For two years, the American media has been stuck in the movie Groundhog Day, replaying the 2016 election over and over in the hopes of extracting some new insight about an outcome it didn’t see coming. While some of this work comes from an earnest place—national reporters sense they got the story wrong, and now they’ve been to the heartland to see what they missed—in aggregate, they’re easily caricatured: the Trump voter as blue-collar Baby Boomer, out of a manufacturing job, a little bit racist, just whittling away at his rusty nail.
The journalist Salena Zito, along with the Republican political consultant Brad Todd, have written a new book in this genre, with two important caveats: They avoid stereotypes of Trump voters, and they do not believe Trump’s election was a freak political accident. The Great Revolt argues that Trump didn’t just destroy conventional Republican politics; he also built something new, uniting a coalition of Americans who hate bigness and politically correct, arrogant elites.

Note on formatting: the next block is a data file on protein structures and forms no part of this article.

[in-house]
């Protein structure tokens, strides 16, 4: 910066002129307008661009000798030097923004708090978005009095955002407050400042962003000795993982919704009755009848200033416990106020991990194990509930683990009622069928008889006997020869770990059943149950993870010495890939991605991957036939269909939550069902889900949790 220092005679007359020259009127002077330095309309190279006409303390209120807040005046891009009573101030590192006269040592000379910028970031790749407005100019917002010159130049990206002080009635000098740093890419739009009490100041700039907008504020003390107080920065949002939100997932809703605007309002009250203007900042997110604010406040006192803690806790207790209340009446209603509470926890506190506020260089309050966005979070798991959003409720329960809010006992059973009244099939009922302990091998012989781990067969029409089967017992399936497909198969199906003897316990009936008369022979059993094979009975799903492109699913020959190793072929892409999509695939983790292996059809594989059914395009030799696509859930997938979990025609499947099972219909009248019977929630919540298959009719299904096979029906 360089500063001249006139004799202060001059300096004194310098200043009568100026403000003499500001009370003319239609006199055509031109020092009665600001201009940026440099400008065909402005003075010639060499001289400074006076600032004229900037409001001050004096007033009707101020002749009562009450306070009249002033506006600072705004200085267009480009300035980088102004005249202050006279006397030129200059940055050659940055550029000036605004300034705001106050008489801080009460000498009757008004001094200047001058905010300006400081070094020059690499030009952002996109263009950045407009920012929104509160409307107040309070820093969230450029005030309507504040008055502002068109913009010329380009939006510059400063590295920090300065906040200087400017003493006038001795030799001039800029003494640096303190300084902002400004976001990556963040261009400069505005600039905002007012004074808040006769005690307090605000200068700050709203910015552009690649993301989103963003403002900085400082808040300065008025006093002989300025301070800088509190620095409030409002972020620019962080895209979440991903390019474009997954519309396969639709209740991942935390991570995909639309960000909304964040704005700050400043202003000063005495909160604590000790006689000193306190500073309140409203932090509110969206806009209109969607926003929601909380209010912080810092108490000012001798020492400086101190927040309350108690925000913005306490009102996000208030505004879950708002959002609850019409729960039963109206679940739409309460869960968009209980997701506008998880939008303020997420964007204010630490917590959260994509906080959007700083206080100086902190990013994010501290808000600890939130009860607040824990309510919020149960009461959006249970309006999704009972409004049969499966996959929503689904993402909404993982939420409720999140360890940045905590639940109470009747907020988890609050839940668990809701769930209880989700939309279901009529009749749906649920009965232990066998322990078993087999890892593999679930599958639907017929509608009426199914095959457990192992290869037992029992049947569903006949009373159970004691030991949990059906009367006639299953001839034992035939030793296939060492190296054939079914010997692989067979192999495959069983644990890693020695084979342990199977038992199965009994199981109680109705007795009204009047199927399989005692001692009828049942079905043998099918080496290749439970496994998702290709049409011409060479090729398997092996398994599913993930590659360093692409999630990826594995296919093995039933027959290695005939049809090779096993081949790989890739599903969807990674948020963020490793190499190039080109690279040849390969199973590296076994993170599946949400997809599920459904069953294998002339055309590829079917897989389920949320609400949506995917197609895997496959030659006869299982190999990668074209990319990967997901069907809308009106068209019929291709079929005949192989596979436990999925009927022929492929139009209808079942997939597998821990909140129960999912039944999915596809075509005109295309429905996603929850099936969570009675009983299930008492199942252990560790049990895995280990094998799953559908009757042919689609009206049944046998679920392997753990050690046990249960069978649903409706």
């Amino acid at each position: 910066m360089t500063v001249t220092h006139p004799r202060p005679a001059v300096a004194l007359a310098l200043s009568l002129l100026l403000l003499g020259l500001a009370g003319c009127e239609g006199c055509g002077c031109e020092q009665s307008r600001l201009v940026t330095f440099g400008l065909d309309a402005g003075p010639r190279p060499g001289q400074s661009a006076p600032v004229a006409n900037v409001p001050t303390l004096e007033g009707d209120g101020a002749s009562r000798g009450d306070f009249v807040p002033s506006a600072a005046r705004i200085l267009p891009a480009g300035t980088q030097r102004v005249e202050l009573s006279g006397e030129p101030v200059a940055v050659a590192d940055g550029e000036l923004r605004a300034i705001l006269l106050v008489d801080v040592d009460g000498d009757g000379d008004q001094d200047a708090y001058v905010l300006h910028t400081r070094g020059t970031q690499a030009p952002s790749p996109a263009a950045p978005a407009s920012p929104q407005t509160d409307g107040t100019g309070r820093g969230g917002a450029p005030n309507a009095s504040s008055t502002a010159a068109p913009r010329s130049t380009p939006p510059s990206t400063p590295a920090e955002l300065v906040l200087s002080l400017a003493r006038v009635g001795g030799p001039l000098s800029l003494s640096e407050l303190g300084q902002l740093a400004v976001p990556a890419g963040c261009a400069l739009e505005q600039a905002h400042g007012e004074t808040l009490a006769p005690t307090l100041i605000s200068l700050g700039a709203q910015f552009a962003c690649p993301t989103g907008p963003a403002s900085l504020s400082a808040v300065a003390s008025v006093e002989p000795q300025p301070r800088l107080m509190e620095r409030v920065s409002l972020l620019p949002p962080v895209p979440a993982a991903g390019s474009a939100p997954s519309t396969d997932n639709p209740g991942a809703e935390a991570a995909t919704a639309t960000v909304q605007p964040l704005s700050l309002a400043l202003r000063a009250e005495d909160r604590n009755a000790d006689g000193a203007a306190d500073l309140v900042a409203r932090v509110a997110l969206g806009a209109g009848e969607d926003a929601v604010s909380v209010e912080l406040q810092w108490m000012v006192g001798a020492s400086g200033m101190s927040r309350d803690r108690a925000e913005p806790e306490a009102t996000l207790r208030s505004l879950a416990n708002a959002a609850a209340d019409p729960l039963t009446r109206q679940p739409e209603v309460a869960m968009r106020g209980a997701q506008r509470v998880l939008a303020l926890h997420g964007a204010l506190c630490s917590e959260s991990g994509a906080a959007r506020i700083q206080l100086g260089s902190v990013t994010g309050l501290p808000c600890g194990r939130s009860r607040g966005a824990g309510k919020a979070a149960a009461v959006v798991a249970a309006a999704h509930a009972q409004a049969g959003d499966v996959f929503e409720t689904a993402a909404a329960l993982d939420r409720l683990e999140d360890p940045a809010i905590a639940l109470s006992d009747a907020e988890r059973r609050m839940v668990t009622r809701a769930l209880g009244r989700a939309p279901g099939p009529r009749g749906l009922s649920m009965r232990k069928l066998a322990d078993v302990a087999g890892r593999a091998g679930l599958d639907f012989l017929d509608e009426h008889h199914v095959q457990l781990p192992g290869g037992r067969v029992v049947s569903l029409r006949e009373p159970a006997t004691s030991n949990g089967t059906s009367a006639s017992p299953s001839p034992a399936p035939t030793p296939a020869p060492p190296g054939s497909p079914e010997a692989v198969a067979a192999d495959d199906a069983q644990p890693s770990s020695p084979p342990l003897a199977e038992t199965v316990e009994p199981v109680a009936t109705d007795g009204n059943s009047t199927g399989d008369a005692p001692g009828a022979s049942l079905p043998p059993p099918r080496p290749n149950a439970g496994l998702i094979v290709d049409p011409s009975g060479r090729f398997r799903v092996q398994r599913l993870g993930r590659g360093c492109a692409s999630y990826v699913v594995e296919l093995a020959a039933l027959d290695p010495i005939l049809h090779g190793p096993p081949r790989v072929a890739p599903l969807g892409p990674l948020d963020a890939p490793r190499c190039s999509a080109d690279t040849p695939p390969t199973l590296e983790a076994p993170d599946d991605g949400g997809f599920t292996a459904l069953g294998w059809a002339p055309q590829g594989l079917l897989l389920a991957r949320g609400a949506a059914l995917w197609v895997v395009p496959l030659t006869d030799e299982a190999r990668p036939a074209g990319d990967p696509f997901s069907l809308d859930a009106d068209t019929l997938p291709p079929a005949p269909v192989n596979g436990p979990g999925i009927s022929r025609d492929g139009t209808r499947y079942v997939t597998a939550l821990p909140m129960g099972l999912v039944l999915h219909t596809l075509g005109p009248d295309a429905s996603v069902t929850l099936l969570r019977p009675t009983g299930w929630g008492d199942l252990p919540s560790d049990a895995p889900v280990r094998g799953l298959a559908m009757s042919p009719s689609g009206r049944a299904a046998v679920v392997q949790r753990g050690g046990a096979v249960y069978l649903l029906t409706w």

The book, based on a voter survey and Zito’s reporting in five Midwestern swing states, has some shortcomings. In their effort to counter popular narratives about Trump voters, the authors go too far toward contrarianism and embracing voters’ narratives without question. Still, it is a valuable read on two levels. First, it provides a nuanced, multifaceted theory of the Trump coalition, resisting the temptation to oversimplify a complex, diverse group of voters and the man they voted for. The authors offer archetypes that are impressionistic but subtle—a quality in short supply in contemporary American politics.